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  Economic, health impacts from climate change, report says
Web Extra Friday, April 6, 2007

IPCC report warns of economic, health impacts from climate change

In the 1930s, arid conditions in prairie regions of the United States, such as these barren fields in Oklahoma, helped drive thousands of farmers out of business. A new report suggests that climate change is likely to bring more frequent severe drought to the Southwestern United States. Image courtesy of USDA-NRCS.

Amid sobering statistics and warnings of worldwide impacts on agriculture, water quality and human health due to current and future climate change, the Intergovernmental Panel on Climate Change (IPCC) released the second volume of its Fourth Assessment Report today in Brussels, Belgium. Following the release of the first volume in February, which reported on current understanding of the physical factors driving climate change (see Geotimes online, Web Extra, Feb. 2, 2006), the second volume focused on how communities and resources around the world are already experiencing climate change, and on these communities' vulnerability and ability to adapt to those changes.

Non-climatic factors, including increases in human population, degrading air quality and land-use changes, are likely to combine with increasing temperatures and other climatic factors to produce a host of future economic, social and health problems, scientists announced today at a press conference.

"It's clear that the heart of the climate change issue has shifted toward concerns about the impact of climate change on the environment and resources," Linda Mearns of the National Center for Atmospheric Research (NCAR) in Boulder, Colo., told reporters today. Mearns was lead author on a chapter on new methods and scenarios in the report, and also led a chapter on regional projections of climate change in the first volume of the report.

Some of the most vulnerable areas are coastal regions, as they are susceptible to changes occurring in both land and sea and tend to be densely populated, said Susanne Moser of NCAR, who was a contributing author on the report's chapter on coastal systems. In 2003, Moser said, 53 percent of the United States' population lived in counties bordering the ocean. Observed and projected impacts in these regions include increasing coastal erosion and cliff retreat and wetland disappearance, as well as water quality decline as sea levels rise and saltwater intrudes into coastal aquifers (see Geotimes, May 2006). The report also states that the economic cost of planning for these future problems is likely to be much less than the cost of mitigating their effects, Moser said.

In the United States and around the world, water resources are likely to be strongly affected by climate change, as was also suggested by the earlier volume in February (see Geotimes, April 2007). In particular, some of the world's most water-stressed regions, such as northeastern Brazil, southern Africa, the Southwestern United States and northern Mexico, are likely to see a 10 to 30 percent decline in water availability by the end of the century, said Kathleen Miller of NCAR, who was lead author on a chapter on freshwater resources. Snowpack in the mountains, which accumulates during the winter and provides freshwater to many areas of the Western United States in summer, is also likely to decrease, exacerbating drought conditions (see Geotimes, December 2006). In the northern United States, northern Europe and southeastern Asia, rainfall will increase; in Asia, that could also lead to increased monsoon flooding.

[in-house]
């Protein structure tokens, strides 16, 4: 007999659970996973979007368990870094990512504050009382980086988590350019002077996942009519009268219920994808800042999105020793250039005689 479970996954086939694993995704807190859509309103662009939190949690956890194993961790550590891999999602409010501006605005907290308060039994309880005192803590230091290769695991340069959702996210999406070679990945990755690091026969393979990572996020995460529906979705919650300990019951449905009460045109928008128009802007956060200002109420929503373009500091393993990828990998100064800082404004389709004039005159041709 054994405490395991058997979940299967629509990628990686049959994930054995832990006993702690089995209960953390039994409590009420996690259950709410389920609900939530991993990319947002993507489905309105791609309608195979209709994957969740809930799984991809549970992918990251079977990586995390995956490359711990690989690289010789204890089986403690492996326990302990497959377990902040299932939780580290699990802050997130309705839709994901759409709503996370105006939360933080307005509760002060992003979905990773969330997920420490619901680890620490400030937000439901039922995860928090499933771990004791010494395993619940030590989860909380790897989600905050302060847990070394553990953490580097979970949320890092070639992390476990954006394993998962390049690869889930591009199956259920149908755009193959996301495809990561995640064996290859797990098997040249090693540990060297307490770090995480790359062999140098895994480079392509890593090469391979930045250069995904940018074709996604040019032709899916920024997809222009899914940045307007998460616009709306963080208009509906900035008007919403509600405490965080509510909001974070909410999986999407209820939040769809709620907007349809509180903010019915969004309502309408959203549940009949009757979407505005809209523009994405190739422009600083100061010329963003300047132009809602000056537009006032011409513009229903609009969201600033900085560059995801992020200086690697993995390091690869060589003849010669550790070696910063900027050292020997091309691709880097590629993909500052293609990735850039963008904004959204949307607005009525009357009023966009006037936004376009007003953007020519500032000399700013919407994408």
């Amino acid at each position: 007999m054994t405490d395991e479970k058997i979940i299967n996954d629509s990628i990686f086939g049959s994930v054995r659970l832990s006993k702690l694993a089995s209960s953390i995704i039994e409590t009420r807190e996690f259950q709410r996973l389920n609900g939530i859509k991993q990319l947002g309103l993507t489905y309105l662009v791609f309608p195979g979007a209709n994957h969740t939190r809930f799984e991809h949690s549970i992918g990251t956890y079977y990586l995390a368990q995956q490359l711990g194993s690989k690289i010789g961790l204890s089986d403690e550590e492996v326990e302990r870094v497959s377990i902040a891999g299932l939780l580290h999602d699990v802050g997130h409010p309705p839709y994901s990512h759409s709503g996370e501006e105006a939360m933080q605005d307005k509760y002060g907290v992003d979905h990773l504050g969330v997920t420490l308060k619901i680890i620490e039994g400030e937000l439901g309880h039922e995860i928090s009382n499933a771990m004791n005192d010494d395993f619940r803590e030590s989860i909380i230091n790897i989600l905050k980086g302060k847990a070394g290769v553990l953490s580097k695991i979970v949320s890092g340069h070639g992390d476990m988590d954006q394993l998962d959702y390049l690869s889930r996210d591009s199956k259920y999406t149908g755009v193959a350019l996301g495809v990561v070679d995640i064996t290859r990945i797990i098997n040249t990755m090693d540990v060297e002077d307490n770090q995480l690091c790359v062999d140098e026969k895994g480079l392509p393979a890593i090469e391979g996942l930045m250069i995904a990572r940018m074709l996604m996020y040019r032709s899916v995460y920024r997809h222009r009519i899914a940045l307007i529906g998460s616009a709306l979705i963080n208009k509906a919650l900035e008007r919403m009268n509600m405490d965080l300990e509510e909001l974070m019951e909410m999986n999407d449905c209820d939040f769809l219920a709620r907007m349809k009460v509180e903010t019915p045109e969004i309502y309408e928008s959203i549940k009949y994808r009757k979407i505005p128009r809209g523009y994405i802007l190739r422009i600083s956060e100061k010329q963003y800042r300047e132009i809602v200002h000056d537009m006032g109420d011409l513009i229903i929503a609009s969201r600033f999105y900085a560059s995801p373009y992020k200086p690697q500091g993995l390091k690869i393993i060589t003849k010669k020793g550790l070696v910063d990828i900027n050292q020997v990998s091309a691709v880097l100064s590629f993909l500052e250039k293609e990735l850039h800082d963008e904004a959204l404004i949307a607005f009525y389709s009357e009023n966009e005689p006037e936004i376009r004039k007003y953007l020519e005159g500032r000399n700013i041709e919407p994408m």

Water quality is likely to decrease in many areas, as warmer temperatures promote algal growth and reduce oxygen levels in rivers and lakes, Miller said. Developing countries, which lack resources to deal with these changes, may be the hardest hit, she said.

Some of the most sobering projections of the report are for human health impacts of climate change (see Geotimes, January 2006). "Climate change presents one of the most challenging environmental public health threats of the millennium," Jonathan Patz, an environmental health scientist at the University of Wisconsin at Madison who has contributed to the IPCC's past three reports, told reporters. Climate change, he said, affects many pathways that connect to health, including air, water, food and biological systems such as the mosquitoes that can carry diseases. Such changes can also act in concert with environmental stresses such as urban sprawl and deforestation to increase the impact of future heat waves on cities, for example. Heat waves and ozone air pollution — which increases as temperatures rise — are both likely to increase in the United States, Patz said.

The report's release coincides with research released April 5 in Science, which used data from the IPCC's previous Third Assessment Report of 2001 to predict extreme aridity in the southwestern United States. Mearns said that the results presented in the Science paper agree closely with the IPCC's conclusions. "They're quite right that we can easily expect to see droughts as intense as in the 1930s," when the Great Plains region of the United States experienced severe drought, she said.

Carolyn Gramling

Links:
Intergovernmental Panel on Climate Change
"Climate report points finger at fossil fuels," Geotimes Web Extra, Feb. 2, 2007
"Coastal Playground's Water Woes," Geotimes, May 2006
"Drinking Water for All: A 21st Century Challenge," Geotimes, April 2007
"Thawing ice shifts water cycles," Geotimes, December 2006
"Warming linked to disease outbreaks," Geotimes, January 2006

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